Sevier County defense steps up
Seth Arwood just saw the colors.
“All I remember is a bunch of purple flying to the ball,” the Sevier County junior said. “We got a good stop. It’s definitely a good feeling, especially on fourth down.”
That was just one of five Cherokee drives in the second quarter on Friday where the Smoky Bears defense got the ball back for its potent offense. Sevier County produced four touchdowns off those stops, rolling its way to a 56-14 victory.
“Everything just had to click for us,” said safety Jesse Adams. “And it did.”
The Bears (5-1, 3-0 District 2-AAA) allowed 98 yards in the first half and 30 of those came on the final play of second quarter. Cherokee made it past midfield just once in the first 24 minutes on a three-yard incursion.
It was exactly the kind of performance Sevier County coach Steve Brewer was looking for after Maryville put 55 points on the Bears a week ago.
“I think it’s huge,” Brewer said. “We gave up a lot of yards against Morristown West. Against Dobyns-Bennett, the first half we had three possessions. They kept the ball most of the time and certainly against Maryville, Maryville scored every possession.
“This was a gut check for our defense and, man, I’m just pleased with how they responded.”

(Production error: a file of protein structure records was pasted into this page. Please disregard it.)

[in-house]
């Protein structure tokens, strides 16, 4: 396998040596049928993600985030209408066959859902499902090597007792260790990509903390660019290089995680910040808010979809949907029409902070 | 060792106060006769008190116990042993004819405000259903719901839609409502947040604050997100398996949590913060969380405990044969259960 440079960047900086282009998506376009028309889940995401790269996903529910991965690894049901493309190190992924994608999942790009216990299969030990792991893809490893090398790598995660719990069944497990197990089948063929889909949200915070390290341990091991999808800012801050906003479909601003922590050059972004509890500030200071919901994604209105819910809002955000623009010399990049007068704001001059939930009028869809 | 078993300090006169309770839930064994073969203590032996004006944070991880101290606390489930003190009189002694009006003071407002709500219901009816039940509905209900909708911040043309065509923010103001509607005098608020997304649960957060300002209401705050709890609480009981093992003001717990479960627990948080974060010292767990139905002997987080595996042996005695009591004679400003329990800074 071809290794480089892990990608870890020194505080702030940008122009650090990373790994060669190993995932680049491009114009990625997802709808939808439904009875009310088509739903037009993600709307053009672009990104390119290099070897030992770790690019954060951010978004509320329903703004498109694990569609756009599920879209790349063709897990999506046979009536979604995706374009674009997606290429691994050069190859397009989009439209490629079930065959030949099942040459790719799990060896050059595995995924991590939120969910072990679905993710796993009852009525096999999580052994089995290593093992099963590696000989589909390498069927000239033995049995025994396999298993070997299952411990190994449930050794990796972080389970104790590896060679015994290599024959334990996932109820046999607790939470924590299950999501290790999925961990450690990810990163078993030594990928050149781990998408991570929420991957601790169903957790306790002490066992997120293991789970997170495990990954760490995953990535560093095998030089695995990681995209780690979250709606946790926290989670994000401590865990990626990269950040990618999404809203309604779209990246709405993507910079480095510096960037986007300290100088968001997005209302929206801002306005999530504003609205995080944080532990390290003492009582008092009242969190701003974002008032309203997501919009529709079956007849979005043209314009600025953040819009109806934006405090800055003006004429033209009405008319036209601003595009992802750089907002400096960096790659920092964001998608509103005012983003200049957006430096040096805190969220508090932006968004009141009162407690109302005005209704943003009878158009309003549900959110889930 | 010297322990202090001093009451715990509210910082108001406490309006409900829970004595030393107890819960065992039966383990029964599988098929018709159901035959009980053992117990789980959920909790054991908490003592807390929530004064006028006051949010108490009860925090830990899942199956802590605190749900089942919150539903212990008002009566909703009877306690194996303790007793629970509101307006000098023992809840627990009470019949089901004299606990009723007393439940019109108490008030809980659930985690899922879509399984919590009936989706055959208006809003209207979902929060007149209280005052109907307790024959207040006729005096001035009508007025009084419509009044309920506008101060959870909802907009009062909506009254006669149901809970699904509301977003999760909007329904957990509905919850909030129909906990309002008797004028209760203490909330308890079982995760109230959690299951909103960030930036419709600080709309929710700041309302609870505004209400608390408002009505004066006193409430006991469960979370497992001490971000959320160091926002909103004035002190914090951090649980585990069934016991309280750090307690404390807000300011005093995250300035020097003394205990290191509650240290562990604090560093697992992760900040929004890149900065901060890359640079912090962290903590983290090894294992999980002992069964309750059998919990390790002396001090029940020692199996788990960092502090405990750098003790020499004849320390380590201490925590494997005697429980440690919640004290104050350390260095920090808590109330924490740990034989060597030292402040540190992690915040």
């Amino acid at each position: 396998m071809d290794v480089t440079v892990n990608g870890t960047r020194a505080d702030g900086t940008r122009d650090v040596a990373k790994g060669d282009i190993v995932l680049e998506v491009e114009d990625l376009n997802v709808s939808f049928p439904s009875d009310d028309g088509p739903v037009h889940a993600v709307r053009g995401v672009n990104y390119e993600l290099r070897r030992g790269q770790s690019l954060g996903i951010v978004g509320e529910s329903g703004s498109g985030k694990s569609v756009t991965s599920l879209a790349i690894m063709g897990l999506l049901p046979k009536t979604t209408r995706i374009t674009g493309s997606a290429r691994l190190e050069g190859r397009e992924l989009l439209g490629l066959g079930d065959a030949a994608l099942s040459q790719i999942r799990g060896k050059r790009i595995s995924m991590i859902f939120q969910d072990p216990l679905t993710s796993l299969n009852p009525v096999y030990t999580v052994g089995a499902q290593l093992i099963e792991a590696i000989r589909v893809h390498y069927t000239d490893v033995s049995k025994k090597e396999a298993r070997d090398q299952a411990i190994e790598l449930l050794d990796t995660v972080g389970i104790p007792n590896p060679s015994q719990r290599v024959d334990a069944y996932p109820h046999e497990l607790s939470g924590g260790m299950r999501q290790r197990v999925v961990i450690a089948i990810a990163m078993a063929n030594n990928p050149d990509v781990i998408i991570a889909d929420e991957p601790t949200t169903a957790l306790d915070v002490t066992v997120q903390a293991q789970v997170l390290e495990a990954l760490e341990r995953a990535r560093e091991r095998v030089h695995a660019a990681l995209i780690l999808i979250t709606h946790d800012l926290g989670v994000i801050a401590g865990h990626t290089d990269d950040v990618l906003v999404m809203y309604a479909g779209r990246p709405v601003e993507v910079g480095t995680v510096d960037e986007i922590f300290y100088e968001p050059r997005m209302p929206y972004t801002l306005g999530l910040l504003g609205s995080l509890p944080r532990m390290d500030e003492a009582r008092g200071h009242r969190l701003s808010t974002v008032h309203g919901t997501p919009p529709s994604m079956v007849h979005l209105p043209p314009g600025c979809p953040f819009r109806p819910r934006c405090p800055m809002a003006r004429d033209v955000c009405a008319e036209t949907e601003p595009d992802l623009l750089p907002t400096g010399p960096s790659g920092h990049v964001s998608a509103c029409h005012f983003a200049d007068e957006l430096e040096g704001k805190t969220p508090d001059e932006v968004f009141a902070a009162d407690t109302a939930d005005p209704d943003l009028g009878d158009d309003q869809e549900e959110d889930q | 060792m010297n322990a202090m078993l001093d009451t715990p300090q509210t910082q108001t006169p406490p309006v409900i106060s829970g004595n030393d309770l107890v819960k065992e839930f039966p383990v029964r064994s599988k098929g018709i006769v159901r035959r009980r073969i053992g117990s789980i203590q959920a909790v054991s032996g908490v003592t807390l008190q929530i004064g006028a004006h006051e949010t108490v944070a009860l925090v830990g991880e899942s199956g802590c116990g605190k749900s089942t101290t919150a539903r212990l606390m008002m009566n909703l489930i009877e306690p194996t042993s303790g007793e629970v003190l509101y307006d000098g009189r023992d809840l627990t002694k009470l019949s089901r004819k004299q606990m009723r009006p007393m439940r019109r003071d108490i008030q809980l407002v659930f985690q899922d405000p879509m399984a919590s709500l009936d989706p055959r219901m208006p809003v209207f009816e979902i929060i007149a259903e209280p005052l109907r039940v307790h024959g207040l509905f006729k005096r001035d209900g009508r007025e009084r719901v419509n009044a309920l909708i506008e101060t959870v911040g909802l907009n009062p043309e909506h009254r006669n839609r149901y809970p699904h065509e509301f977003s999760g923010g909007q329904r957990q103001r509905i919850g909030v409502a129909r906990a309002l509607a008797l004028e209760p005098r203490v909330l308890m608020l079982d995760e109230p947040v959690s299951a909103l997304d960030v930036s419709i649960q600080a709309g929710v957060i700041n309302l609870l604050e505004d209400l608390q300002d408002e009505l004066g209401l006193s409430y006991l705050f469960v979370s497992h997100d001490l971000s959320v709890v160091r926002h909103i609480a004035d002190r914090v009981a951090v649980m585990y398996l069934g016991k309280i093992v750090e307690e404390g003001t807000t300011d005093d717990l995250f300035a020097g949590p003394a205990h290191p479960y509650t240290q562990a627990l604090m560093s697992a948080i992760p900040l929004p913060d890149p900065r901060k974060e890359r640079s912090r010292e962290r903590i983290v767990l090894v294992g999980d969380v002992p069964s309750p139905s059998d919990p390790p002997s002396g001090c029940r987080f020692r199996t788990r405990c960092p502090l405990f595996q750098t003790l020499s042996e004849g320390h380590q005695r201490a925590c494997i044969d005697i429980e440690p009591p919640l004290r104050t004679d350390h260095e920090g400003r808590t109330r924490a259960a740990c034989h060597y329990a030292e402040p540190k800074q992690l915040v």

It wasn’t until the second half that the Chiefs (2-4, 1-2) put together any significant drives. By then, it was already 49-0.
“That’s momentum that will carry us into the next few games and into the playoffs,” said Connor Bailey who logged his first playing time since being injured against D-B. “We’re excited. We know our defense can step up and play ball. We’re just ready to play.”
The Bears showed that, letting the game get out of hand in the second quarter. The lead then was 14-0, but the Chiefs managed only 11 yards over their next four drives. Two of those drives gained -1 and zero yards.
Sevier County kicker Paul Butuza drove every kick into the end zone, leaving Cherokee stuck short of the 30 drive after drive.
“We were just playing smash-mouth football,” Arwood said. “The whole team was hitting. On a couple fourth downs and third-down stops, the whole team was around the ball. We just came up with a big stop.”
It’s the type of performance the Bears can build on with a trip to rival Seymour looming next Thursday.
“Practice, practice, that’s all we did,” Adams said. “We worked hard and we knew we had to.”